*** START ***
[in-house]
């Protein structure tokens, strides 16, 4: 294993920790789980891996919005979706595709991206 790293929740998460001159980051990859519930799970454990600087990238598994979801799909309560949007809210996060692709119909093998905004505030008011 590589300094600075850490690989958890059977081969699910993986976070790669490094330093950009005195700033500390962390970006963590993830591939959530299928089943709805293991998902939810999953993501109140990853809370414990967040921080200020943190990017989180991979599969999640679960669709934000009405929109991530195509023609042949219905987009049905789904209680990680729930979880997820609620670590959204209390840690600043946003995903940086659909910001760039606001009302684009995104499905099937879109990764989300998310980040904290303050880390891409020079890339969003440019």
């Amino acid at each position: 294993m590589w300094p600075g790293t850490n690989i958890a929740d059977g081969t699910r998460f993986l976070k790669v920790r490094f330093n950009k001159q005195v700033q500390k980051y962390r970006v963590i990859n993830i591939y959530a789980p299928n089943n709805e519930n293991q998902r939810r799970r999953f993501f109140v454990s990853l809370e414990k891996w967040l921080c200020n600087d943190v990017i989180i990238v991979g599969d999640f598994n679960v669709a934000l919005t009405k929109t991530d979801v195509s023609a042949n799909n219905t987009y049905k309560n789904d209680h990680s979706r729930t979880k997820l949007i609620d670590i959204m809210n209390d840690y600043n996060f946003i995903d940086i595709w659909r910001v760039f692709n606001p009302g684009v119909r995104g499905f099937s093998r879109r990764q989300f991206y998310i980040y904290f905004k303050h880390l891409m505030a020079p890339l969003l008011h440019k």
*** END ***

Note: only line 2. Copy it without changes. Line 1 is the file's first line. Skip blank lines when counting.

């Protein structure tokens, strides 16, 4: 294993920790789980891996919005979706595709991206 790293929740998460001159980051990859519930799970454990600087990238598994979801799909309560949007809210996060692709119909093998905004505030008011 590589300094600075850490690989958890059977081969699910993986976070790669490094330093950009005195700033500390962390970006963590993830591939959530299928089943709805293991998902939810999953993501109140990853809370414990967040921080200020943190990017989180991979599969999640679960669709934000009405929109991530195509023609042949219905987009049905789904209680990680729930979880997820609620670590959204209390840690600043946003995903940086659909910001760039606001009302684009995104499905099937879109990764989300998310980040904290303050880390891409020079890339969003440019």